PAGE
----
The RainShine House in Decatur, Georgia was created by architect Robert M. Cain. It is a two-story, 2,800-square-foot home that features three bedrooms, three and a half baths and some impressive sustainable building materials and methods. Its name comes from the awesome design of its butterfly roof, which is designed to capture rainfall for a rain harvest system located in its basement (Rain) and oriented to maximize southern exposure for a roof mounted photovoltaic system (Shine). Beyond the fantastic eco features, the interior is very well-designed — I especially love the use of color in the custom cabinetry.
More from the architect:
The living room, dining, kitchen and guest bedrooms are sheltered by a unique butterfly roof structured with steel beams spanned by exposed 1- 1/2” tongue-and-groove wood decking. The roof floats above continuous clerestories allowing light to flood into the interior. Light shelves around the clerestory sills bounce and diffuse natural light throughout the interior.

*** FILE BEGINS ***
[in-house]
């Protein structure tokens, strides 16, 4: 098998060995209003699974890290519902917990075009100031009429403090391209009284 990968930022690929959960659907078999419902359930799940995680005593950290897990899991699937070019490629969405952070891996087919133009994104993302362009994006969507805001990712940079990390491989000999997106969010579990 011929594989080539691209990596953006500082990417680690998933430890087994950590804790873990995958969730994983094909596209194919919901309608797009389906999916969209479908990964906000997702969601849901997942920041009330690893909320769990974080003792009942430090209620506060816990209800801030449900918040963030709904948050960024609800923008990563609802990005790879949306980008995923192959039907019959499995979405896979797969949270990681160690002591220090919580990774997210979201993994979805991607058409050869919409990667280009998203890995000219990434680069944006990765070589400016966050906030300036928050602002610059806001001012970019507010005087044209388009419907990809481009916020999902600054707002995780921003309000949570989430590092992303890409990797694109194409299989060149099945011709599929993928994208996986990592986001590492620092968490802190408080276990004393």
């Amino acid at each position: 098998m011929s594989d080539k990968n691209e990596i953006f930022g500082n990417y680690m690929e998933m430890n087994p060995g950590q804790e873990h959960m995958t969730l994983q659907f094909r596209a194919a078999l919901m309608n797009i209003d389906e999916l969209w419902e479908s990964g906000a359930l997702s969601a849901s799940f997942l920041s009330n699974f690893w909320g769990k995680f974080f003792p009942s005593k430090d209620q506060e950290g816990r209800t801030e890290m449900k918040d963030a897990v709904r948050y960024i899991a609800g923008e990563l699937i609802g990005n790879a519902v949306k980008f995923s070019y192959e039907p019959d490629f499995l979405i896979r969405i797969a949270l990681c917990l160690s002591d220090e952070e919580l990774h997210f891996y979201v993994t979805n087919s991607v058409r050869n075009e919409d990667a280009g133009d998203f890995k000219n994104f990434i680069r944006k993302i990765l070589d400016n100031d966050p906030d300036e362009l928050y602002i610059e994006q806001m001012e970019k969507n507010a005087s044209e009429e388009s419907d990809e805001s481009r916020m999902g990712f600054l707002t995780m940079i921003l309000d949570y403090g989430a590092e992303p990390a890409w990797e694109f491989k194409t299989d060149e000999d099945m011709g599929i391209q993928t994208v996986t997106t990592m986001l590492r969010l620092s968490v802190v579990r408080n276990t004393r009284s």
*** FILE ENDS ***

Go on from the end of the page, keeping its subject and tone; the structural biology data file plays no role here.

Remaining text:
The butterfly [roof] design, with it’s inverted gable, simplifies rainwater collection, eliminates extensive gutter and downspout systems and the associated maintenance headaches common in conventional gabled or hip roofed homes. The home features large expanses of thermally broken glazing with solar shades and operable windows. Spaces are defined by “thick walls” containing storage, book shelves, niches, pass-throughs, closets, audio visual equipment, systems, etc. Except at certain utility areas, interior walls stop short of the ceilings and are topped by glazing, thus enhancing the floating roof effect.
RainShine was constructed under the LEED for Homes Program Pilot Rating System. Upon completion it was awarded the highest possible rating—Platinum—having exceeded the requirements by a significant 11 points. The home is also certified by the Energy Star and EarthCraft home programs. For More information on the sustainable aspects of Rainshine visit the blog.
Photography by Paul Hultberg Photography.